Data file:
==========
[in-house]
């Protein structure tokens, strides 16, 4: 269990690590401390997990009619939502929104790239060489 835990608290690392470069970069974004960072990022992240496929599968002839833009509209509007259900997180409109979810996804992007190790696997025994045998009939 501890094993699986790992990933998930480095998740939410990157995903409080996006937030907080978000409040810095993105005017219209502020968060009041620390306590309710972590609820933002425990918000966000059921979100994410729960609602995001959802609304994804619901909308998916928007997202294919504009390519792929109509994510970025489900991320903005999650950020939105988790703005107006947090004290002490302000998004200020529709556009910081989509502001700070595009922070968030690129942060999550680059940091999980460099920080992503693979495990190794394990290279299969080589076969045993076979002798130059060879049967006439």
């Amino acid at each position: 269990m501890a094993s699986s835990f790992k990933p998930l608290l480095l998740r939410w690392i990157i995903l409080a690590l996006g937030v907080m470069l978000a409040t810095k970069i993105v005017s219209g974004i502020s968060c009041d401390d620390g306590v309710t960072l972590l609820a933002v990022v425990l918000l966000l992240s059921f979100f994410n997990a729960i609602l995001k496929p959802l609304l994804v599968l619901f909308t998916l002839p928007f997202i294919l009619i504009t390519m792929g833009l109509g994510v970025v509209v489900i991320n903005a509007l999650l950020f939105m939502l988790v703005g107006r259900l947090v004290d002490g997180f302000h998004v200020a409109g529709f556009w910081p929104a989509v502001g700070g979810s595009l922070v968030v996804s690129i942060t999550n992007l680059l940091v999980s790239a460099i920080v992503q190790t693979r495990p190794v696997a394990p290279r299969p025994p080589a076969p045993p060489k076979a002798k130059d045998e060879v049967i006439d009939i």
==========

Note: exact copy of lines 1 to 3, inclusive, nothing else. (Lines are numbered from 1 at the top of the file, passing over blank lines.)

[in-house]
């Protein structure tokens, strides 16, 4: 269990690590401390997990009619939502929104790239060489 835990608290690392470069970069974004960072990022992240496929599968002839833009509209509007259900997180409109979810996804992007190790696997025994045998009939 501890094993699986790992990933998930480095998740939410990157995903409080996006937030907080978000409040810095993105005017219209502020968060009041620390306590309710972590609820933002425990918000966000059921979100994410729960609602995001959802609304994804619901909308998916928007997202294919504009390519792929109509994510970025489900991320903005999650950020939105988790703005107006947090004290002490302000998004200020529709556009910081989509502001700070595009922070968030690129942060999550680059940091999980460099920080992503693979495990190794394990290279299969080589076969045993076979002798130059060879049967006439």
């Amino acid at each position: 269990m501890a094993s699986s835990f790992k990933p998930l608290l480095l998740r939410w690392i990157i995903l409080a690590l996006g937030v907080m470069l978000a409040t810095k970069i993105v005017s219209g974004i502020s968060c009041d401390d620390g306590v309710t960072l972590l609820a933002v990022v425990l918000l966000l992240s059921f979100f994410n997990a729960i609602l995001k496929p959802l609304l994804v599968l619901f909308t998916l002839p928007f997202i294919l009619i504009t390519m792929g833009l109509g994510v970025v509209v489900i991320n903005a509007l999650l950020f939105m939502l988790v703005g107006r259900l947090v004290d002490g997180f302000h998004v200020a409109g529709f556009w910081p929104a989509v502001g700070g979810s595009l922070v968030v996804s690129i942060t999550n992007l680059l940091v999980s790239a460099i920080v992503q190790t693979r495990p190794v696997a394990p290279r299969p025994p080589a076969p045993p060489k076979a002798k130059d045998e060879v049967i006439d009939i």